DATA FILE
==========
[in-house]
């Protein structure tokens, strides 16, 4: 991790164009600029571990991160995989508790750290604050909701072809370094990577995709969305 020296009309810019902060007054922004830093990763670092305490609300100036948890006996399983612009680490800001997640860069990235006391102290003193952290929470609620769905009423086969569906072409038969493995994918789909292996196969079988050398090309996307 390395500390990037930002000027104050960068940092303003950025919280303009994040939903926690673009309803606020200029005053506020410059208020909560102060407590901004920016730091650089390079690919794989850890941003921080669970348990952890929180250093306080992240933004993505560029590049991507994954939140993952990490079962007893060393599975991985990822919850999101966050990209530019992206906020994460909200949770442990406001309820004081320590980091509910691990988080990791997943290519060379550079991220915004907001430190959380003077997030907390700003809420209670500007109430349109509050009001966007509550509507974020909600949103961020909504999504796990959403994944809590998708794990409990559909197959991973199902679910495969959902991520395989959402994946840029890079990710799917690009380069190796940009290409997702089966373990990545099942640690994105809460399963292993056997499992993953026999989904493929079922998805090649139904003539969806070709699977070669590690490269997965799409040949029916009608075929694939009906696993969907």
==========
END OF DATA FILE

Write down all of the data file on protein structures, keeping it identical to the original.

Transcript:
[in-house]
């Protein structure tokens, strides 16, 4: 991790164009600029571990991160995989508790750290604050909701072809370094990577995709969305 020296009309810019902060007054922004830093990763670092305490609300100036948890006996399983612009680490800001997640860069990235006391102290003193952290929470609620769905009423086969569906072409038969493995994918789909292996196969079988050398090309996307 390395500390990037930002000027104050960068940092303003950025919280303009994040939903926690673009309803606020200029005053506020410059208020909560102060407590901004920016730091650089390079690919794989850890941003921080669970348990952890929180250093306080992240933004993505560029590049991507994954939140993952990490079962007893060393599975991985990822919850999101966050990209530019992206906020994460909200949770442990406001309820004081320590980091509910691990988080990791997943290519060379550079991220915004907001430190959380003077997030907390700003809420209670500007109430349109509050009001966007509550509507974020909600949103961020909504999504796990959403994944809590998708794990409990559909197959991973199902679910495969959902991520395989959402994946840029890079990710799917690009380069190796940009290409997702089966373990990545099942640690994105809460399963292993056997499992993953026999989904493929079922998805090649139904003539969806070709699977070669590690490269997965799409040949029916009608075929694939009906696993969907």